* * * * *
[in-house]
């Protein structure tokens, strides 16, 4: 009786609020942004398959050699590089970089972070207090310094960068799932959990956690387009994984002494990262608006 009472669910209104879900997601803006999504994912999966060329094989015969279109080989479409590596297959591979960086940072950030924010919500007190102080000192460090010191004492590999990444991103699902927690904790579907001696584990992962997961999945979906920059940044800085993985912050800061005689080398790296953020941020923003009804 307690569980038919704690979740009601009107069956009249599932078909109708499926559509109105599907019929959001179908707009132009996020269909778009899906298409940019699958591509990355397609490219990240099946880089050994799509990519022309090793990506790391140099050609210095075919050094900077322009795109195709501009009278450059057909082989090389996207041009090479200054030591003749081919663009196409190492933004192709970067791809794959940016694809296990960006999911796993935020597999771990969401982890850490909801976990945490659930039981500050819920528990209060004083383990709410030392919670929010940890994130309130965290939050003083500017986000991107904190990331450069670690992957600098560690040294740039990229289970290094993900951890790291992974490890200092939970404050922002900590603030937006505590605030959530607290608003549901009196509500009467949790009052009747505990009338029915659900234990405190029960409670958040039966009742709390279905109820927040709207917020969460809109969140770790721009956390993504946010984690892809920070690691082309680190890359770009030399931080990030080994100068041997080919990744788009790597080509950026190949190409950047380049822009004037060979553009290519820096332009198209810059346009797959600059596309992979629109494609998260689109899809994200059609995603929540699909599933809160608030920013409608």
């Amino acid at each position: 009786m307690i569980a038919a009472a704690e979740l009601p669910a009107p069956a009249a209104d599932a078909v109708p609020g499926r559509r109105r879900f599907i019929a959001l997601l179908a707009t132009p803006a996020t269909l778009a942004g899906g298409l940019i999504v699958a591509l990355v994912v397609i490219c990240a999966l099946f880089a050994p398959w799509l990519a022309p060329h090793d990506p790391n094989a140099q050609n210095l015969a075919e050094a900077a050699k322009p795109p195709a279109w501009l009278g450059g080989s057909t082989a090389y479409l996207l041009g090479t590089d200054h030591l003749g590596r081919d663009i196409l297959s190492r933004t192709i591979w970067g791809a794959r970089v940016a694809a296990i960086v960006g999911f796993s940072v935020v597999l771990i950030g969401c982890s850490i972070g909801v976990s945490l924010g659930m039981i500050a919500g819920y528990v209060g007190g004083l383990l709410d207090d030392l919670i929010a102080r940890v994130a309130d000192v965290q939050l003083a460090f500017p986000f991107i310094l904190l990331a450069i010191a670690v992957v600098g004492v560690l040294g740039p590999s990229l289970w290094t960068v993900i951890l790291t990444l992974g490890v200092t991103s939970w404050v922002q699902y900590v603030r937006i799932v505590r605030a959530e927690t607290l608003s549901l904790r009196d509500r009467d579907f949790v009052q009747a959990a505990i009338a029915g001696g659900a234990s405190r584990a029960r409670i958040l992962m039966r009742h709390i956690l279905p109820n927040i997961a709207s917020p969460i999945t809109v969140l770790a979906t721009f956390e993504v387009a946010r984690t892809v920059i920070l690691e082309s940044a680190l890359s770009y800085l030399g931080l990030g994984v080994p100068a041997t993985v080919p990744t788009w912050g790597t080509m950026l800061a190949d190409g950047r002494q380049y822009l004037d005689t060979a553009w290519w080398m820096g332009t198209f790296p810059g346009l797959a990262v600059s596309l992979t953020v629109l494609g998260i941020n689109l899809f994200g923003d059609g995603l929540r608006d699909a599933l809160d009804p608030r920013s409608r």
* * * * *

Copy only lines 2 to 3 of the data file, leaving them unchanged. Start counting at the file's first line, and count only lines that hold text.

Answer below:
């Protein structure tokens, strides 16, 4: 009786609020942004398959050699590089970089972070207090310094960068799932959990956690387009994984002494990262608006 009472669910209104879900997601803006999504994912999966060329094989015969279109080989479409590596297959591979960086940072950030924010919500007190102080000192460090010191004492590999990444991103699902927690904790579907001696584990992962997961999945979906920059940044800085993985912050800061005689080398790296953020941020923003009804 307690569980038919704690979740009601009107069956009249599932078909109708499926559509109105599907019929959001179908707009132009996020269909778009899906298409940019699958591509990355397609490219990240099946880089050994799509990519022309090793990506790391140099050609210095075919050094900077322009795109195709501009009278450059057909082989090389996207041009090479200054030591003749081919663009196409190492933004192709970067791809794959940016694809296990960006999911796993935020597999771990969401982890850490909801976990945490659930039981500050819920528990209060004083383990709410030392919670929010940890994130309130965290939050003083500017986000991107904190990331450069670690992957600098560690040294740039990229289970290094993900951890790291992974490890200092939970404050922002900590603030937006505590605030959530607290608003549901009196509500009467949790009052009747505990009338029915659900234990405190029960409670958040039966009742709390279905109820927040709207917020969460809109969140770790721009956390993504946010984690892809920070690691082309680190890359770009030399931080990030080994100068041997080919990744788009790597080509950026190949190409950047380049822009004037060979553009290519820096332009198209810059346009797959600059596309992979629109494609998260689109899809994200059609995603929540699909599933809160608030920013409608």
């Amino acid at each position: 009786m307690i569980a038919a009472a704690e979740l009601p669910a009107p069956a009249a209104d599932a078909v109708p609020g499926r559509r109105r879900f599907i019929a959001l997601l179908a707009t132009p803006a996020t269909l778009a942004g899906g298409l940019i999504v699958a591509l990355v994912v397609i490219c990240a999966l099946f880089a050994p398959w799509l990519a022309p060329h090793d990506p790391n094989a140099q050609n210095l015969a075919e050094a900077a050699k322009p795109p195709a279109w501009l009278g450059g080989s057909t082989a090389y479409l996207l041009g090479t590089d200054h030591l003749g590596r081919d663009i196409l297959s190492r933004t192709i591979w970067g791809a794959r970089v940016a694809a296990i960086v960006g999911f796993s940072v935020v597999l771990i950030g969401c982890s850490i972070g909801v976990s945490l924010g659930m039981i500050a919500g819920y528990v209060g007190g004083l383990l709410d207090d030392l919670i929010a102080r940890v994130a309130d000192v965290q939050l003083a460090f500017p986000f991107i310094l904190l990331a450069i010191a670690v992957v600098g004492v560690l040294g740039p590999s990229l289970w290094t960068v993900i951890l790291t990444l992974g490890v200092t991103s939970w404050v922002q699902y900590v603030r937006i799932v505590r605030a959530e927690t607290l608003s549901l904790r009196d509500r009467d579907f949790v009052q009747a959990a505990i009338a029915g001696g659900a234990s405190r584990a029960r409670i958040l992962m039966r009742h709390i956690l279905p109820n927040i997961a709207s917020p969460i999945t809109v969140l770790a979906t721009f956390e993504v387009a946010r984690t892809v920059i920070l690691e082309s940044a680190l890359s770009y800085l030399g931080l990030g994984v080994p100068a041997t993985v080919p990744t788009w912050g790597t080509m950026l800061a190949d190409g950047r002494q380049y822009l004037d005689t060979a553009w290519w080398m820096g332009t198209f790296p810059g346009l797959a990262v600059s596309l992979t953020v629109l494609g998260i941020n689109l899809f994200g923003d059609g995603l929540r608006d699909a599933l809160d009804p608030r920013s409608r």